Patrick Woods, an Indiana native, has done more than his share of paying his dues as a musician. Ever since the age of 16, he has been playing just about every single type of gig imagineable – coffeehouses, bars, clubs, restaurants, colleges, theaters, churches, street fairs, record stores, house parties, weddings, and everything in between. He could be playing a local bar one night, and a theater full of 500 people the next night in another state. For the past ten years, the road has been an endless grind for Patrick’s ambitious touring savy.
He spent three and a half years gigging in Columbus, Ohio, often times taking three days out of a weekend to play Cleveland on a Friday, Pittsburgh on a Saturday, and Charleston, WV on Sunday. He often thinks nothing about driving to an out-of-state gig that’s six hours away and coming back in the same day. He also knows that this is nothing compared to what a lot of musicians have done and are currently doing. But the point is, that to be successful playing fingerstyle- acoustic- guitar- music, you have to tour nonstop for years if you want a chance at the music industry giving you even the slightest bit of attention.
The contrapuntal elements of Patrick’s music have long been loved and revered by many fans of acoustic solo guitar. He cites his main influences as Joe Satriani, Alex Lifeson(of Rush), and Preston Reed. Michael Hedges, Will Ackerman, Wayne Krantz, and Alex DeGrassi are among some of his favorites as well. But Patrick was mainly an electric rock player until he was about 20 years old and heard Preston Reed for the first time. “It was quite a revelation to me”, he notes. “Preston Reed made one guitar sound like a whole rock band, and it totally blew me away. You listen to it and you’re like – he can’t be getting away with this!” After that, it didn’t take Patrick long to develop a sound of his own. He totally threw away any ideas of continuing with a band or becoming a rock star. He stripped everything down to just one guitar and let the music take it’s own route. Being influenced more by progressive metal bands than acoustic music, Patrick has carved out his unique brand of up-tempo driving instrumentals that are complex enough for advanced musicians, but melodic enough for the simple music lover.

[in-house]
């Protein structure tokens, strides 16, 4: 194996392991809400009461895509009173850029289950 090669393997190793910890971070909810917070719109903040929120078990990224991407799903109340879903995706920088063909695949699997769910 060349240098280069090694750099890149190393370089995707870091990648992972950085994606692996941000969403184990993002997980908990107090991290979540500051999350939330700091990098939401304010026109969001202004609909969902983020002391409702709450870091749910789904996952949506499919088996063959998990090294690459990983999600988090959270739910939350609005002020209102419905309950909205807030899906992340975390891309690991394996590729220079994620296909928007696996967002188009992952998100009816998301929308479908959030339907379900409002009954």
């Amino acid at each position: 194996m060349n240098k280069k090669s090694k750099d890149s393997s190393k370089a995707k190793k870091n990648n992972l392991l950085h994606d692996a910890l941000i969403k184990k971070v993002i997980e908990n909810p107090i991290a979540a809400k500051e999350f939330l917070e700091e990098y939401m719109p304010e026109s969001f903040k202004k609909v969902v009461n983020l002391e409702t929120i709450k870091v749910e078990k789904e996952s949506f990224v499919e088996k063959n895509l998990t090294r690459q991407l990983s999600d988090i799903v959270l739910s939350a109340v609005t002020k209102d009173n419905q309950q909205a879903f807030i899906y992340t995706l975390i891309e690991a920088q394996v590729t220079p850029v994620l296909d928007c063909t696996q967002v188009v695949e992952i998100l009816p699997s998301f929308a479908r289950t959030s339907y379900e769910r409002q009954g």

Patrick divides his setlist between two guitars. His acoustic Wechter six string, and his Santucci treblebass. The Wechter Pathmaker acoustic was made by Abe Wechter in Paw Paw, Michigan. His Treblebass, is a ten-string electric, with four bass strings, and six guitar strings, giving the player the advantage of playing both parts at the same time. This unique instrument was made by Sergio Santucci in New York city. Patrick often employs the two-handed –tapping technique on his treblebass, giving meaning to influences such as Stanly Jordan and Victor Wooten. Even though one guitar is electric ten-string, and the other acoustic, he plays both instruments the same way, they just have different sounds. One can take pleasure of hearing a lush acoustic piece, and an all out bass-slap-funk assault in the same evening if you ever attend a Patrick Woods concert.
In the past six years, Patrick has recorded two albums – NIGHTLANDS and POWER FIELDS. Nightlands, being his first effort was recorded in 2000. This featured his acoustic and treblebass ten-string with no overdubs. Although Nightlands got good reviews and was a good first debut, his second album Power Fields is far more mature, with better production and better composition. By the time he recorded that record, Patrick felt as though his constant hard years of touring had paid off. “Playing your songs live for about two years before you record them makes a world of difference.” He quotes. “You go into the studio feeling much more confident about what you’re doing, and you’re over all playing is pretty solid.” Soon after recording Power Fields, he moved back to Indiana.
Even though Patrick is for the most part, a regional touring artist, he has played with and shared the stage with all kinds of acts, including, Michael Kelsey, Pete Huttlinger, Brian Henke, Katie Ryder Band, Ryan Anderson, Eric Loy, Bill Dutcher, Andy McKee, Blues Legend Guy Davis, and many more. He has participated in National guitar competitions such as Winfield, and the Canadian Guitar fest. But the highlight of his career has been in September of 2006 when Patrick was selected out of 4000 entries world wide to be a top ten finalist in Guitar Player Magazine’s “Guitar Hero” competition. Playing in front of a packed house at San Francisco’s Great American Music Hall, he took second place. The main high of the evening was when he got to play for guitar legends Joe Satriani, and SteveLukather. “It was surreal.” He says of the event. “Getting to play for Satriani was unbelievable. I mean, here is a guy that I have listened to since I was fourteen and now I am on a stage playing for him!” Oh yeah, and winning second place was okay too.